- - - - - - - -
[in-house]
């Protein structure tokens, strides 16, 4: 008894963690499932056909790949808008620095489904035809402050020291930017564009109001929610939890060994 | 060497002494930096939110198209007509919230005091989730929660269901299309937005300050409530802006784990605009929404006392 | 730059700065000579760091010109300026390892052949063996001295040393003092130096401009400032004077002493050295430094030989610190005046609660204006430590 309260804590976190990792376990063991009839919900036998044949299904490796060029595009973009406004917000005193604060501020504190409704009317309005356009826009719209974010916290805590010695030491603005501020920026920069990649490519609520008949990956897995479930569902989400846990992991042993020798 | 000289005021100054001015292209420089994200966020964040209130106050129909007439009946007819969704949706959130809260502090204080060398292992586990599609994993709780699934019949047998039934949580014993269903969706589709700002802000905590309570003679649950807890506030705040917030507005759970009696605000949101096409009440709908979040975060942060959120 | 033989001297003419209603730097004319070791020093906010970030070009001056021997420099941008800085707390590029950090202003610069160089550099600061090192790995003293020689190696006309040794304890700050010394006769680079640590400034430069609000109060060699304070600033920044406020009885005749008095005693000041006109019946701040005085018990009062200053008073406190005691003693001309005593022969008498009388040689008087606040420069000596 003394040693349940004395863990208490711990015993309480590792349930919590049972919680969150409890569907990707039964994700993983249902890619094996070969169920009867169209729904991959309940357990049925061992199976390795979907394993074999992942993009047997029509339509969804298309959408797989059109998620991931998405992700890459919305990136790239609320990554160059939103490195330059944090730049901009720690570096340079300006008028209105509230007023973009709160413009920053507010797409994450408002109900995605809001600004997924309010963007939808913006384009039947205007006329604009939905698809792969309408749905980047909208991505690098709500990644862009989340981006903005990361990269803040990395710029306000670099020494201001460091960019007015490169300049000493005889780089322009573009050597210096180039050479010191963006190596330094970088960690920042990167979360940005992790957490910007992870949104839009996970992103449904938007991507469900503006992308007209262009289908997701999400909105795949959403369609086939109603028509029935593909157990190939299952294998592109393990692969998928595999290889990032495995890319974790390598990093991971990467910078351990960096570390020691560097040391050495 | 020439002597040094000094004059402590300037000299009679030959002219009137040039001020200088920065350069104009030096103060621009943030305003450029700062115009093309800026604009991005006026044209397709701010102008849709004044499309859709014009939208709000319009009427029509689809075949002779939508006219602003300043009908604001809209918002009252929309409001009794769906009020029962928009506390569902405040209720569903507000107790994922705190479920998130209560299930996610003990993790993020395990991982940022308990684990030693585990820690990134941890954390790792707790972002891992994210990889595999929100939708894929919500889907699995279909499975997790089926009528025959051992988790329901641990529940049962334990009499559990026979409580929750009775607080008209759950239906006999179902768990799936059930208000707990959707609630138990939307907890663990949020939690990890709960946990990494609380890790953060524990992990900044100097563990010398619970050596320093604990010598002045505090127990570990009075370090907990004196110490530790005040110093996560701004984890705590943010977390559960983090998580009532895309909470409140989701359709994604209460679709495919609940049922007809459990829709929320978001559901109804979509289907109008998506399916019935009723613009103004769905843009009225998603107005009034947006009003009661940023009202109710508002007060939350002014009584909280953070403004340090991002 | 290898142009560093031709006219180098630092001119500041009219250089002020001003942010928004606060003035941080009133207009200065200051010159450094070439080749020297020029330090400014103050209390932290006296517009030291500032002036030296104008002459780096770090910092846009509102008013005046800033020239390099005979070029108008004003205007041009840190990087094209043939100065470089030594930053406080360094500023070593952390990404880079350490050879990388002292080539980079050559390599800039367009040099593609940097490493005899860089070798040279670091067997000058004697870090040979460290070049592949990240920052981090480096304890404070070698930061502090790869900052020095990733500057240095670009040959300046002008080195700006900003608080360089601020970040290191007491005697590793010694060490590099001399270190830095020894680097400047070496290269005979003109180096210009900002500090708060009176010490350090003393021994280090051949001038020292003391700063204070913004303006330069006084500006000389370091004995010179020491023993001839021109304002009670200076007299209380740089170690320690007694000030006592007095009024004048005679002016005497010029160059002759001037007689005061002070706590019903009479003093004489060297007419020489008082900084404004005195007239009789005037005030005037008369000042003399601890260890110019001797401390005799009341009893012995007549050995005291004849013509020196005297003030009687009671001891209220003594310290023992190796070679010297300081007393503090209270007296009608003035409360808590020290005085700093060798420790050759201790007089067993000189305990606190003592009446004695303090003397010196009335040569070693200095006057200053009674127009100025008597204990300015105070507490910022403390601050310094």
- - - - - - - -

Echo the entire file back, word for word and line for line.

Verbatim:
[in-house]
């Protein structure tokens, strides 16, 4: 008894963690499932056909790949808008620095489904035809402050020291930017564009109001929610939890060994 | 060497002494930096939110198209007509919230005091989730929660269901299309937005300050409530802006784990605009929404006392 | 730059700065000579760091010109300026390892052949063996001295040393003092130096401009400032004077002493050295430094030989610190005046609660204006430590 309260804590976190990792376990063991009839919900036998044949299904490796060029595009973009406004917000005193604060501020504190409704009317309005356009826009719209974010916290805590010695030491603005501020920026920069990649490519609520008949990956897995479930569902989400846990992991042993020798 | 000289005021100054001015292209420089994200966020964040209130106050129909007439009946007819969704949706959130809260502090204080060398292992586990599609994993709780699934019949047998039934949580014993269903969706589709700002802000905590309570003679649950807890506030705040917030507005759970009696605000949101096409009440709908979040975060942060959120 | 033989001297003419209603730097004319070791020093906010970030070009001056021997420099941008800085707390590029950090202003610069160089550099600061090192790995003293020689190696006309040794304890700050010394006769680079640590400034430069609000109060060699304070600033920044406020009885005749008095005693000041006109019946701040005085018990009062200053008073406190005691003693001309005593022969008498009388040689008087606040420069000596 003394040693349940004395863990208490711990015993309480590792349930919590049972919680969150409890569907990707039964994700993983249902890619094996070969169920009867169209729904991959309940357990049925061992199976390795979907394993074999992942993009047997029509339509969804298309959408797989059109998620991931998405992700890459919305990136790239609320990554160059939103490195330059944090730049901009720690570096340079300006008028209105509230007023973009709160413009920053507010797409994450408002109900995605809001600004997924309010963007939808913006384009039947205007006329604009939905698809792969309408749905980047909208991505690098709500990644862009989340981006903005990361990269803040990395710029306000670099020494201001460091960019007015490169300049000493005889780089322009573009050597210096180039050479010191963006190596330094970088960690920042990167979360940005992790957490910007992870949104839009996970992103449904938007991507469900503006992308007209262009289908997701999400909105795949959403369609086939109603028509029935593909157990190939299952294998592109393990692969998928595999290889990032495995890319974790390598990093991971990467910078351990960096570390020691560097040391050495 | 020439002597040094000094004059402590300037000299009679030959002219009137040039001020200088920065350069104009030096103060621009943030305003450029700062115009093309800026604009991005006026044209397709701010102008849709004044499309859709014009939208709000319009009427029509689809075949002779939508006219602003300043009908604001809209918002009252929309409001009794769906009020029962928009506390569902405040209720569903507000107790994922705190479920998130209560299930996610003990993790993020395990991982940022308990684990030693585990820690990134941890954390790792707790972002891992994210990889595999929100939708894929919500889907699995279909499975997790089926009528025959051992988790329901641990529940049962334990009499559990026979409580929750009775607080008209759950239906006999179902768990799936059930208000707990959707609630138990939307907890663990949020939690990890709960946990990494609380890790953060524990992990900044100097563990010398619970050596320093604990010598002045505090127990570990009075370090907990004196110490530790005040110093996560701004984890705590943010977390559960983090998580009532895309909470409140989701359709994604209460679709495919609940049922007809459990829709929320978001559901109804979509289907109008998506399916019935009723613009103004769905843009009225998603107005009034947006009003009661940023009202109710508002007060939350002014009584909280953070403004340090991002 | 290898142009560093031709006219180098630092001119500041009219250089002020001003942010928004606060003035941080009133207009200065200051010159450094070439080749020297020029330090400014103050209390932290006296517009030291500032002036030296104008002459780096770090910092846009509102008013005046800033020239390099005979070029108008004003205007041009840190990087094209043939100065470089030594930053406080360094500023070593952390990404880079350490050879990388002292080539980079050559390599800039367009040099593609940097490493005899860089070798040279670091067997000058004697870090040979460290070049592949990240920052981090480096304890404070070698930061502090790869900052020095990733500057240095670009040959300046002008080195700006900003608080360089601020970040290191007491005697590793010694060490590099001399270190830095020894680097400047070496290269005979003109180096210009900002500090708060009176010490350090003393021994280090051949001038020292003391700063204070913004303006330069006084500006000389370091004995010179020491023993001839021109304002009670200076007299209380740089170690320690007694000030006592007095009024004048005679002016005497010029160059002759001037007689005061002070706590019903009479003093004489060297007419020489008082900084404004005195007239009789005037005030005037008369000042003399601890260890110019001797401390005799009341009893012995007549050995005291004849013509020196005297003030009687009671001891209220003594310290023992190796070679010297300081007393503090209270007296009608003035409360808590020290005085700093060798420790050759201790007089067993000189305990606190003592009446004695303090003397010196009335040569070693200095006057200053009674127009100025008597204990300015105070507490910022403390601050310094």